BETHESDA, Md. – Tiger Woods played before the largest crowd of the day, even though it never topped 100. Brendon de Jonge had as many birdies – three – as people in his gallery on a strange, silent Saturday at the AT&T National.
A violent wind storm overnight that toppled dozens of trees and littered the course with limbs forced tournament officials to keep spectators and all but the essential volunteers away from Congressional for the third round. Considering the amount of debris, it was amazing they even played.
De Jonge was steady in the steamy heat for a third straight round in the 60s, this one a 2-under 69 that gave him a one-shot lead over Woods, Bo Van Pelt and S.Y. Noh headed into a final round that figures to be a lot more noisy.
Woods and Van Pelt shot 67, and Noh had a 69.
De Jonge, a South African going for his first PGA Tour win, made his final birdie on the 12th hole with a wedge out of the rough that climbed over a ridge and settled about 12 feet behind the cup. It was worthy of applause, but there was only one person in the gallery to see it – Kandi Mahan, the wife of Hunter Mahan.
Indeed, this was a day like few others on the PGA Tour.
A few volunteers, tournament staff and club members tagged along after Woods, and provided about the only noise of the round. They watched him and Van Pelt get off to a quick start, then match pars on the back nine to get close to the lead.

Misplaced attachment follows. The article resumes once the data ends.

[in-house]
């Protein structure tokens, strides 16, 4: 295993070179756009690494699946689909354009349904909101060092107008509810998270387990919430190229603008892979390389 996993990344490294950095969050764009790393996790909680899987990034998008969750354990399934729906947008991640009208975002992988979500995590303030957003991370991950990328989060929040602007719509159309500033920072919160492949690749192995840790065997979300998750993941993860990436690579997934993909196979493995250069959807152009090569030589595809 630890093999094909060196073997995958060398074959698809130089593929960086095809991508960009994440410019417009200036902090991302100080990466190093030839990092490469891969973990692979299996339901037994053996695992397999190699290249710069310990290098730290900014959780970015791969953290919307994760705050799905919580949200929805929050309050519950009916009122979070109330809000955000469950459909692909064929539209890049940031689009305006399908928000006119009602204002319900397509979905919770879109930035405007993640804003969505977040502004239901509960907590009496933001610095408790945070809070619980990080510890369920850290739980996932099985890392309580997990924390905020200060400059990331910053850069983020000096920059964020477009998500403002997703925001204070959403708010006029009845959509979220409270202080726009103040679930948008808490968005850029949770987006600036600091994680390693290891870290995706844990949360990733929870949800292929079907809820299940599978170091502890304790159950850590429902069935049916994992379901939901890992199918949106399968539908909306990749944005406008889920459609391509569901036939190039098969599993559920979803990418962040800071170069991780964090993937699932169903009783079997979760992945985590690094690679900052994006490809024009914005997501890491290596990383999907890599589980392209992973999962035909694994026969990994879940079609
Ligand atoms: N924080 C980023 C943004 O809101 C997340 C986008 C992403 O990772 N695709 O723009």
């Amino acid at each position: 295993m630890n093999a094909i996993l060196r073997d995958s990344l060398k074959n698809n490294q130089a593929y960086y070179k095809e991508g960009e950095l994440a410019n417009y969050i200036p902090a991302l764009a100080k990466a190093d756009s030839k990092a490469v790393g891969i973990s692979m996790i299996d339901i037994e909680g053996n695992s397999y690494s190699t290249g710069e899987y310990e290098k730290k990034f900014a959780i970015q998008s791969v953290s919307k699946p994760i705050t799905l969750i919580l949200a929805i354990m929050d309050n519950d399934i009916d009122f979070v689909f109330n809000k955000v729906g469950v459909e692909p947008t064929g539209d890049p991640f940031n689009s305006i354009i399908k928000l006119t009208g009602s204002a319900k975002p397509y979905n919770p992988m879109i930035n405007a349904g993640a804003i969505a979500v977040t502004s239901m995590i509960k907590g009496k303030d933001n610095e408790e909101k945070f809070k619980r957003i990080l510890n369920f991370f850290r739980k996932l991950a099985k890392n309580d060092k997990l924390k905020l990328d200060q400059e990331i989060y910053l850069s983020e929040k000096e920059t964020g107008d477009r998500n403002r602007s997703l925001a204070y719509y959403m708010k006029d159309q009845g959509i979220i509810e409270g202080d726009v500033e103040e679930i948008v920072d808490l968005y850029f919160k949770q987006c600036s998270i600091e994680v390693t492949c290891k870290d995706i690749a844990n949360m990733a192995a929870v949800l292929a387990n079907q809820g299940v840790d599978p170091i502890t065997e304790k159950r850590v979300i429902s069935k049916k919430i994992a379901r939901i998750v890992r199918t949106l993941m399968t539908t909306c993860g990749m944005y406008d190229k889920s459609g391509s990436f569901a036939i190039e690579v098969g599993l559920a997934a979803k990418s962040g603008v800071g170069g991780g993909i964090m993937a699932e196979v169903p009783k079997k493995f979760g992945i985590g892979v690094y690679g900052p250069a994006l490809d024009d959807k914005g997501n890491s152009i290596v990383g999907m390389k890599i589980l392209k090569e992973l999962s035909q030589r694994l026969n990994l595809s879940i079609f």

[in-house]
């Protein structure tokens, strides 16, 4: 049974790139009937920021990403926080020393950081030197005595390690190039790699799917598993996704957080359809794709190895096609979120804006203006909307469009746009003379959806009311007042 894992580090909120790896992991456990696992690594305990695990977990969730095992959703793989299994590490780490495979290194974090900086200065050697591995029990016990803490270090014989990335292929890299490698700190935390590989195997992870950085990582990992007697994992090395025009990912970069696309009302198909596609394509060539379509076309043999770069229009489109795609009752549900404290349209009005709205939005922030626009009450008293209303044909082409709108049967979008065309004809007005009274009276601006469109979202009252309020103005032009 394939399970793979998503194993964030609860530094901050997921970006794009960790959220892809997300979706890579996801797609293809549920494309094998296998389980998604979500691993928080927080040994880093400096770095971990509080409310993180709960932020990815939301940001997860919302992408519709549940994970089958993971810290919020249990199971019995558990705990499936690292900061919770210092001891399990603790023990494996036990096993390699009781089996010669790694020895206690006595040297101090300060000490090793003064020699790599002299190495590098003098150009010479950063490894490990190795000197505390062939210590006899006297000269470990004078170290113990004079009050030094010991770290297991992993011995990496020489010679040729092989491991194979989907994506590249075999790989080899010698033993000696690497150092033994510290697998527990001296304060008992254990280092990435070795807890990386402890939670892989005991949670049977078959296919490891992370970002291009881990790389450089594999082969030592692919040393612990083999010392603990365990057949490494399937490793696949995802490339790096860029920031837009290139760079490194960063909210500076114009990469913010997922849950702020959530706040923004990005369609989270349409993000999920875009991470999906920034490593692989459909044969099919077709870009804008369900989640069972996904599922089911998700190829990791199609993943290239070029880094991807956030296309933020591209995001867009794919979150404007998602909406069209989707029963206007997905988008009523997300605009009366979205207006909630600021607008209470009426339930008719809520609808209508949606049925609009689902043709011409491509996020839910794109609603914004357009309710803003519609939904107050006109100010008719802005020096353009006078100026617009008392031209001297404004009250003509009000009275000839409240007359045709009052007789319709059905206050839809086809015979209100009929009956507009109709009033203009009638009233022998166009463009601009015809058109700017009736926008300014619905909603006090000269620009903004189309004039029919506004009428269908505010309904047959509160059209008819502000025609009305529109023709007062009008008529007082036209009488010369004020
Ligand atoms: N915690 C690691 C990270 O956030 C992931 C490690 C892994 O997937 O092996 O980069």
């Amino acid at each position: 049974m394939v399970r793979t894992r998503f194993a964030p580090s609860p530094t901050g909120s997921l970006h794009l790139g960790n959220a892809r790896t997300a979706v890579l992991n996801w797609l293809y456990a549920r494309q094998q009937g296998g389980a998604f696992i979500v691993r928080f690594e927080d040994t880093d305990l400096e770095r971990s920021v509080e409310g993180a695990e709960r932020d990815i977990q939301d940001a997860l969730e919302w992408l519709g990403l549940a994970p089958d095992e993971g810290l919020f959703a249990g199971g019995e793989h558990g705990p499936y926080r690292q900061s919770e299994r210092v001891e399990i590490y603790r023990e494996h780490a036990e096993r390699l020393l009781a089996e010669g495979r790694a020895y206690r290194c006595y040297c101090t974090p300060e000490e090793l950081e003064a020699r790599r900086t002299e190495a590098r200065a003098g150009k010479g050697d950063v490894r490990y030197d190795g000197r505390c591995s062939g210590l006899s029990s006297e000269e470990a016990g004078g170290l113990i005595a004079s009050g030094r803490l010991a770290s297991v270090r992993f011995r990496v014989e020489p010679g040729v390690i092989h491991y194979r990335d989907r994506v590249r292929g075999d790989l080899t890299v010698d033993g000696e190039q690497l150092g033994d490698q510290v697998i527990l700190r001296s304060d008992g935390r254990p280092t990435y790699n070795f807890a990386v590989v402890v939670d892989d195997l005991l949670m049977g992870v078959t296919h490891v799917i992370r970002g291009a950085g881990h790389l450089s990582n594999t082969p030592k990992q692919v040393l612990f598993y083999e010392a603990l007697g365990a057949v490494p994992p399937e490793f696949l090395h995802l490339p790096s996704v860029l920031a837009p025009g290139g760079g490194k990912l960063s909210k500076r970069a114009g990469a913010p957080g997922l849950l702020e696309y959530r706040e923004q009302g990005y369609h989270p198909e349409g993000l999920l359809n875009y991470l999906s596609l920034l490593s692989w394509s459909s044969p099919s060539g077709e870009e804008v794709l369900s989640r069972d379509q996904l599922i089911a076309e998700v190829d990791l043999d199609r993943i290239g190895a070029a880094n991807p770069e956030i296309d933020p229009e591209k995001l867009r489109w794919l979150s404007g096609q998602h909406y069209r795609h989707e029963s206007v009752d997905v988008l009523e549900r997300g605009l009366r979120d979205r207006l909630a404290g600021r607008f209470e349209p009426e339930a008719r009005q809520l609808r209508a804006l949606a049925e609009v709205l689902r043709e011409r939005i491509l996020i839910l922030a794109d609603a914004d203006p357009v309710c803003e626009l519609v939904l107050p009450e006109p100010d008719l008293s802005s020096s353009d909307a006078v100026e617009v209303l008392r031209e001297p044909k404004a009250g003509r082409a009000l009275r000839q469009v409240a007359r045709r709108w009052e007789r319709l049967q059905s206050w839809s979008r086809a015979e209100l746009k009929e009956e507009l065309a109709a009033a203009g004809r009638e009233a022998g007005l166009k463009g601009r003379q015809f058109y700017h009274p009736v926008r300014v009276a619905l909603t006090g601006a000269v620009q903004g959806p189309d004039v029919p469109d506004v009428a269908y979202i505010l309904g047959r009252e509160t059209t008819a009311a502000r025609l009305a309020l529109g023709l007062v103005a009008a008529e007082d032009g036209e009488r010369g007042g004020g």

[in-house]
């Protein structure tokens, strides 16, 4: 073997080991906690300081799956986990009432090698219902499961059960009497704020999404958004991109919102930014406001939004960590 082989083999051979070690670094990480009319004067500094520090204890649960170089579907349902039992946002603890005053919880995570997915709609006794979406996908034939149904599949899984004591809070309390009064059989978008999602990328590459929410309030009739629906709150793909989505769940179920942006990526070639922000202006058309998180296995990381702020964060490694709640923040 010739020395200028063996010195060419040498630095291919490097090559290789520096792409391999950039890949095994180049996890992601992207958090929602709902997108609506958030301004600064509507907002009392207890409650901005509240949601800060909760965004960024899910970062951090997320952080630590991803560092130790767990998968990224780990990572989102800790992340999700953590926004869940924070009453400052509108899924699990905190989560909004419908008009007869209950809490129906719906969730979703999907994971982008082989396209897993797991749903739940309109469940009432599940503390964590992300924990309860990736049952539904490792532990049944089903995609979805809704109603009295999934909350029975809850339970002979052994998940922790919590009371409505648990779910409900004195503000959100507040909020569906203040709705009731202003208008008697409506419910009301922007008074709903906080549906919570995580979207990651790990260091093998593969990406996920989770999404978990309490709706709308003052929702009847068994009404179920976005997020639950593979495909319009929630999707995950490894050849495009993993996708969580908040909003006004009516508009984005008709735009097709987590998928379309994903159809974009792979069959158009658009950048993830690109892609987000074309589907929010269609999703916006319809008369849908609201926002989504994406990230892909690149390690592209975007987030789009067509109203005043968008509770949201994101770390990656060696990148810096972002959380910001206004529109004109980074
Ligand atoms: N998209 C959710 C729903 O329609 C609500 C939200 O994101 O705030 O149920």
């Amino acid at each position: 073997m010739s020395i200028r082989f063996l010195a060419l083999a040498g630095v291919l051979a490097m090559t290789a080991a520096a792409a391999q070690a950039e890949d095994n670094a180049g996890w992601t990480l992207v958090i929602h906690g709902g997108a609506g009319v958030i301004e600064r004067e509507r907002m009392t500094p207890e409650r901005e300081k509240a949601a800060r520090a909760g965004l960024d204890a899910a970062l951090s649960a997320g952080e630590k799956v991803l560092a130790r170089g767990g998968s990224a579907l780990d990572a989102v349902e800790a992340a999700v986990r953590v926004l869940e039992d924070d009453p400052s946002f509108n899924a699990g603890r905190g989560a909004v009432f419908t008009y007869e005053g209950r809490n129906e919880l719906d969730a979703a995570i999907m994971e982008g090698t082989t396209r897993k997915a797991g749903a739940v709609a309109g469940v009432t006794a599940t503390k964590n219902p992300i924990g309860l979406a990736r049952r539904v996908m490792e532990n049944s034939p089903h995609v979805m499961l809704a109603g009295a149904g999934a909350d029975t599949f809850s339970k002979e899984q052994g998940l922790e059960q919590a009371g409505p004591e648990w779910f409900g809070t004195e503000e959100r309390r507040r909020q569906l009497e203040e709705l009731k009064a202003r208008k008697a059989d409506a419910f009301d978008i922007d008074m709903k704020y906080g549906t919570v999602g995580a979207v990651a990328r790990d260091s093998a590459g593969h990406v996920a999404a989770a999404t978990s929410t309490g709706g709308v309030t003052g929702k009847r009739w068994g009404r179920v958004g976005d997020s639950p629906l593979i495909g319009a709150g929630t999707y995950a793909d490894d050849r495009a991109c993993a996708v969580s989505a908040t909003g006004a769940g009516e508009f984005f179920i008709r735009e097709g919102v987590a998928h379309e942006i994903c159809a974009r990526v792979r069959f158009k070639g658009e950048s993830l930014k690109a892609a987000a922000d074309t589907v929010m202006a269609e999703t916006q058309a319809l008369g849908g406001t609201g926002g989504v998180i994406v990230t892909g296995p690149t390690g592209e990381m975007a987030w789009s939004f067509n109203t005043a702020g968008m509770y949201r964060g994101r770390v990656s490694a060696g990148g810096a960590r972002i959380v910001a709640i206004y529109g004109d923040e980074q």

I told Tiger that was a Bo Van Pelt crowd, so I was used to that, Van Pelt said. I was very comfortable with 10 or 15 people watching me play golf. No, it was just nice to get it in. I think we’re all fortunate that nobody got hurt out here last night. It’s a credit to the grounds staff that they got this golf course ready.
I’m sure if you saw pictures of what it looked like at midnight, the fact that we played golf today is a minor miracle.
De Jonge was at 7-under 206 and will play in the final group with Van Pelt and Woods, who is going for his third win of the year. Woods won the AT&T National the last time it was held at Congressional in 2009.
Billy Hurley, the Navy veteran who grew up in the area, had a 66 and was two shots back, along with Mahan, who stumbled to a 73.
Today might be a return to normal, at least with the noise, especially with Woods in the final group.
The final round will be threesomes going off both sides, giving the grounds crew even more time to clean up the course. For Saturday, the grounds crew did well to put chain saws to the toppled trees and collect the hundreds of branches scattered across the fairways and pile them up outside the ropes.
It was the debris, along with some loose limbs, that led officials to turn back spectators for the third round. The Saturday tickets will be honored today, which could make Congressional even more raucous.
Woods was worth seeing Saturday, at least on the front nine.
He holed an 8-foot birdie putt to start his round and got off to a quick start by taking on five putts in the opening six holes – a short bunker save on No. 2, a 40-foot birdie putt on No. 3, a wedge from 76 yards to tap-in range for par on the fourth, an easy up-and-down from just off the green on No. 5, and then his biggest moment.
After missing the green to the left on the par-5 sixth, he had an uphill lie in buried grass and holed out for an unlikely birdie. Woods offered a moderate fist pump as the gallery – they numbered 73 at that point, not counting TV crews and other media – cheered.
Woods said his mild response was more about the day of the week than the decibel levels from the gallery.
I don’t really get that fired up on a Thursday, Friday and Saturday, he said. I think for me, I just understand I still have so far to go.